• One of his former brother-in-laws testified that Burroughs had once been lost on a strawberry-picking trip, nowhere to be found. But when the brother-in-law got home, on horseback, he discovered that Burroughs had beat him there, berries in hand.
  • Burroughs had also claimed to know what the brother-in-law had said about him while he was not there.
  • The possibility that Burroughs had used an invisibility cloak, given to him by the Devil, was suggested up by the chief justice.
  • Burroughs was unable to refute these claims clearly and his answers in court had apparent contradictions.
  • As a last resort, Burroughs attempted to use the words of Thomas Ady, an English skeptic of witchcraft, to reason that witchcraft was essentially an old wives tale and a convenient excuse for doctors who weren’t skilled enough to understand a medical issue.
  • However, if Burroughs (and Ady) were correct, that would implicate the court which had already executed six alleged witches.
  • Furthermore, Burroughs had already agreed earlier that he believed witches were a problem in the colony.


August 19, 1692: George Burroughs, George Jacobs, John Proctor, John Willard, and Martha Carrier were all executed.

  • Before being executed, Burroughs made an emotional speech where he recited the Lord’s Prayer without any mistakes.
  • Witches were not supposed to be able to do that, which sowed the seeds of doubt in the crowd gathered.
  • While he was hanging, not quite dead yet, Cotton Mather spoke to the crowd, reassuring them that Burroughs was indeed an agent of the Devil.
  • Despite this hiccup, paranoia continued and Salem took on a legendary status in the colony as a religious site, with the afflicted girls taking the role of oracle.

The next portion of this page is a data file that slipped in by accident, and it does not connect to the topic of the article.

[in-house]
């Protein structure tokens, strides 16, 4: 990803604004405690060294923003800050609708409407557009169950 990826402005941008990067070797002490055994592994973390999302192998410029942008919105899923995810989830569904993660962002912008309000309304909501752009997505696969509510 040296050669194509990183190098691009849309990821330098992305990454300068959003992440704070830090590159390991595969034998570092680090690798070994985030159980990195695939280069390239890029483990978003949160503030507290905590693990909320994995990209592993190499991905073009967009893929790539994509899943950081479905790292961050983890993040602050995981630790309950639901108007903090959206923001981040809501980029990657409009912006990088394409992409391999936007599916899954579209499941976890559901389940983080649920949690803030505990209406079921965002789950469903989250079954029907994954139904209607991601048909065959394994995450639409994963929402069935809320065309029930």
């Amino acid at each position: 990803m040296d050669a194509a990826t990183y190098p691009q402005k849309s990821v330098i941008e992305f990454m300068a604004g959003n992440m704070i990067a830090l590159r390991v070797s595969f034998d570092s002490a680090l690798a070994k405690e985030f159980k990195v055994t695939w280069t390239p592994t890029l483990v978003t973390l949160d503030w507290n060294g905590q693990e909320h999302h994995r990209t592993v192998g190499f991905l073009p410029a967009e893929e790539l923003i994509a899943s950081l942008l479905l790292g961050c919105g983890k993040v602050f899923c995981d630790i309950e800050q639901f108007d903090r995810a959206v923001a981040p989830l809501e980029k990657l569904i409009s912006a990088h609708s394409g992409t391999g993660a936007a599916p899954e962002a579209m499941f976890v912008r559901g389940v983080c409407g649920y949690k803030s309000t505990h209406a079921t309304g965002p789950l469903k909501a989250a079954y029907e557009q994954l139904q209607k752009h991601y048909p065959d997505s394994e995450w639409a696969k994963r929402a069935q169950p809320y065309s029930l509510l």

• One father from Boston even took his sick child to the girls in Salem to see if they could discern what was causing the illness.
  • On September 19th, Giles Corey was “pressed to death” after refusing to plead guilty or not guilty.
  • The elderly yet obstinate farmer’s death was perhaps the most gruesome in the Salem Witch Trials.
  • It was the only time anyone was executed in this manner in the colony.
  • While being pressed to death, his tongue was “prest out of his mouth, the Sheriff with his cane forced it in again, when he was dying."
  • His wife Martha (later executed) had spoken against the girls’ accusations in March, and was soon faced with accusations herself.
  • Giles Corey was originally accused due to after defending his accused and later executed wife Martha Corey.
  • A Sheriff named George Corwin placed heavy rocks on a board sitting on top of Giles Corey’s chest, trying to force a confession out of him. Corey refused and even said “more weight.
  • He refused to stand trial so that he could never be officially convicted, which meant that his land would likely go to his sons-in-law rather than the government.
  • Giles Corey was buried in an unmarked grave near Gallows Hill, per the instructions of Jonathan Corwin of the Corwin house.
  • His death was instrumental in building public opposition to the trials, and he is now seen as a martyr.
  • http://law2.umkc.edu/faculty/PROJECTS/FTRIALS/SALEM/gilescoreypage.HTM
  • Three days later, on September 22nd, eight more were executed (Martha Corey, Mary Eastey, Ann Pudeator, Alice Parker, Mary Parker, Wilmott Redd, Margaret Scott, and Samuel Wardwell)
  • http://law2.umkc.edu/faculty/projects/ftrials/salem/ASAL_DE.HTM
  • However, doubt following Burroughs’s execution spread even to the court, who began to question the violence of their actions.
  • Governor Phipps put a ban on books written about witchcraft, though that excluded books that Increase Mather (father) and Cotton Mather (son) were simultaneously writing.
  • In Increase Mather’s book, he emphasizes that only a “free and voluntary confession” could implicate a witch.
  • He did not put much stock in the girls’ accusations.
  • “I would rather...judge a witch to be an honest woman than judge an honest woman as a witch.”
  • Cotton Mather seemed to feel the opposite. His actions and writing indicated that he would rather see an innocent punished than a witch go unpunished.
  • However, his book, The Wonders of the Invisible World, was interpreted by many as an apology or justification for the Salem Witch Trials,